After a trying session with a client leadership team, I returned to Peter Senge’s The Fifth Discipline Fieldbook: Strategies and Tools for Building a Learning Organization. I felt stuck. This team had been going about “Lean” for a few years but was frustrated with the speed of change and adoption. They wanted someone to come in and accelerate the change process for them — not an uncommon occurrence when organizations are going through transformational change.
The executives were doing the right things to prepare themselves. They were well read on Lean and had taken it upon themselves to visit other Lean organizations in addition to committing internal expert resources for Lean. During that first session, they had openly expressed that they were not as clear on how “the Lean puzzle fit together” as probably they should be, yet there was an undertone of “it’s someone else’s job”—be it outside consultants, internal staff, a let’s just do it mentality, and so on.
Seeking a new perspective, I re-read Senge’s opening section on Learning Organizations and the first two disciplines Personal Mastery [“learning to expand our personal capacity to create the results we most desire…” p. 6] and Mental Models [“reflecting upon, continually clarifying and improving our internal pictures of the world and seeing how they shape our actions and decisions” p. 6]. A blog is not the place for a lengthy explanation of these two disciplines let alone the other three which are necessary to create a learning organization.
My reflective process helped me get unstuck. I realized the need and importance of slowing down to see the actual personal changes required for transformation. For such a change to unfold, there is the need for the change within the change — meaning individual change must occur prior to organizational change. The personal change comes about through the challenging of existing mental models and the practice of behaving one’s way into a new way of thinking.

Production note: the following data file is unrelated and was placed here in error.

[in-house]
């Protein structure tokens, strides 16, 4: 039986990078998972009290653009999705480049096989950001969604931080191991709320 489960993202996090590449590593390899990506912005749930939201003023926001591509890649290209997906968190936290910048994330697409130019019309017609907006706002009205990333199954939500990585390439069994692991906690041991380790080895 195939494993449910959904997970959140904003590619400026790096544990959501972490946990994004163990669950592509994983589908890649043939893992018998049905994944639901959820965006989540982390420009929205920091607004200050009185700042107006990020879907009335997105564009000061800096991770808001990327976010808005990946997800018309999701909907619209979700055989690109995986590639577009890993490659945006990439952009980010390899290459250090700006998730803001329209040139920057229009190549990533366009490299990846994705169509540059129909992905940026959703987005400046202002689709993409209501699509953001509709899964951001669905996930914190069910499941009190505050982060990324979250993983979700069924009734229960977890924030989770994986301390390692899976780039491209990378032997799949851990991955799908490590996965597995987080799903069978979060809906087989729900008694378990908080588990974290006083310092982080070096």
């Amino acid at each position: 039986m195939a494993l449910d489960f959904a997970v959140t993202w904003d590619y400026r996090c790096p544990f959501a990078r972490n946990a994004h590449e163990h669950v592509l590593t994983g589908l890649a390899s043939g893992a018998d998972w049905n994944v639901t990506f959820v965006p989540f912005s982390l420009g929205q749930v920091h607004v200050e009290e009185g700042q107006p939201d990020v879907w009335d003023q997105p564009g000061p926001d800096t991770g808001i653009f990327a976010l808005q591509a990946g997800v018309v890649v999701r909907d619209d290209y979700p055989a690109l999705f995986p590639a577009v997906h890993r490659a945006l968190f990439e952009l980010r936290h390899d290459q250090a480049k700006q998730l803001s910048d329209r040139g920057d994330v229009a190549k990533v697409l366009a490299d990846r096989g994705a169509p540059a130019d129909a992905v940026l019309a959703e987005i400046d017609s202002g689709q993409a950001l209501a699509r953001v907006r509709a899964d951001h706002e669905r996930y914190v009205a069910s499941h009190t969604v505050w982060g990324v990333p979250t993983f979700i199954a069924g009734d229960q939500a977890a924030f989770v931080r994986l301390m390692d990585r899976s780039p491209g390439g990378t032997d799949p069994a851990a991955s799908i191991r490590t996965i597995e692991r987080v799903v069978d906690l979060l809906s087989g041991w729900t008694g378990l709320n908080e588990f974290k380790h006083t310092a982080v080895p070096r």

The second workshop with this leadership team was expressly designed to surface individual mental models through a reflective process utilizing my organization’s Lean Leader Self-Assessment. Each leader assessed his or her adoption of “lean” behaviors and then again assessed peers. This afforded them the opportunity to share and reflect on their existing behaviors and mental models, offering a way for them to compare their leader behaviors to the Lean ideal. By then developing their personal Leadership Standard Work, they were able to re-define an aspect of their leadership behavior as well as an internal accountability commitment. The standards should become more visible and interlocking over time with practice, but for right now they will serve as a small step forward.
The CEO of this team shared with me shortly after the workshop that he thought he was beginning to get it. He shared how throughout his career, he and his co-workers had been through every iteration of quality, from quality circles to present-day Lean. He had read the books, attended the seminars and talked with peers. However, something was beginning to shift for him. He began to realize that he had a role to play — one that was about more than delegating to underlings. He admitted that he was unsure exactly how to do this but was committed to trying while asking for support for he and his team. He was honest, acknowledged past failures, expressed urgency, accepted he too needed to change and needed support to accomplish the personal and organizational change.
This CEO was realizing that the Lean transformation success was dependent on his ability to change his way of leading. He acknowledged that he had to be involved and involved in ways heretofore he had not been. His mental model of leadership is beginning to shift. He also accepted that he was unsure exactly on how to do it and asked for help in his learning journey. And this is a keystone to Personal Mastery.
Today’s blog was written by Bill Kirkwood, Ph.D., director at HPP.
Bill has 30 years of healthcare leadership experience in both system and individual hospital settings across the United States. His experience includes change management activities, Lean transformation engagements and serving in an executive capacity in quality, operations and human resources. He holds a Masters in Health Administration from Xavier University and a Doctorate of Philosophy in Organizational Behavior from the Union Institute and University.